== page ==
Boris Johnson has not ruled out standardising local lockdown rules to make them simpler to follow after he was criticised for the complexity of the legislation.
The prime minister apologised on Tuesday when he failed to explain the new measures for large parts of the North East.
Conservative MP for Wycombe, Steve Baker, said on Wednesday the PM made the mistake because of the large and changing number of regulations.
Labour leader Sir Keir Starmer also attacked Johnson for his strategy for local restrictions during Prime Minister’s Questions (PMQs).
Downing Street has now said it has not ruled out standardising rules to make them easier to comprehend.
The prime minister’s official spokesman said: “We always keep the guidelines under review and you have seen in the past us take steps such as introducing the rule of six in order to provide more clarity and certainty around the rules.”
Starmer questioned why only one area of England, Luton, has ever come out of local restrictions.
He also pushed Johnson on what his plan for lifting restrictions was and criticised his “whack-a-mole” strategy.
In response, Johnson accused the opposition leader of “sniping from the sidelines”.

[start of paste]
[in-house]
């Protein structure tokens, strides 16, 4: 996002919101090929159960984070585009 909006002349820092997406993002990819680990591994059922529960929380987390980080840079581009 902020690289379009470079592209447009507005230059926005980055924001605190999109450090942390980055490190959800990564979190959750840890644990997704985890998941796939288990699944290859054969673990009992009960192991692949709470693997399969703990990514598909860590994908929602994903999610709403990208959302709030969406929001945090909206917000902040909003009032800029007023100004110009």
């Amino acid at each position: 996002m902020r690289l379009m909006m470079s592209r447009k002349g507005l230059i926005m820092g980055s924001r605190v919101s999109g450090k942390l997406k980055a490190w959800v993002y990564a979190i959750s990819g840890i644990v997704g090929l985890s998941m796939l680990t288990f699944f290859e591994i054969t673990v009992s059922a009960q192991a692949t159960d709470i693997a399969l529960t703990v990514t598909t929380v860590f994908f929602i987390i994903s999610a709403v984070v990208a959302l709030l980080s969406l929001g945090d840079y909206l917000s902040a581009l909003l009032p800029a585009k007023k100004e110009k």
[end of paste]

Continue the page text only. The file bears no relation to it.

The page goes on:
The PM said the reason Luton had been the only area to be freed from a local lockdown was that “local people pulled together to suppress the virus” and followed guidance.
He added: “Nobody wants to impose restrictions of this kind, whether in Bradford or anywhere else in the country, and we work very closely with local authorities to ensure that we have the right mix of the approach that we adopt.
“But, frankly, when you have the virus going up in the way that it is now in some parts of the country, you have to take strong, local action.”
Watch: Keir Starmer challenges Boris Johnson on Covid-19 rule confusion
Business secretary Alok Sharma has hinted that concessions for Tories disgruntled by quick-fire coronavirus rules could be on their way.
He said ministers would “come forward with some suggestions” to pacify concerns that there had been a lack of scrutiny in a recent flurry of restrictions designed to stem the second wave of COVID-19 infections across the UK.
On Wednesday, MPs approved the renewal of the government’s emergency powers granted under the Coronavirus Act, which was passed at the start of the pandemic in March. The motion was approved by 330 votes to 24 – a 306 majority.
It came after more than 50 Tory MPs had signed an amendment by the chairman of the influential Conservative backbench 1922 Committee, Sir Graham Brady, requiring the government to consult Parliament on any new measures.
Speaker Lindsay Hoyle decided against allowing MPs the chance to consider the amendment.
Coronavirus: what happened today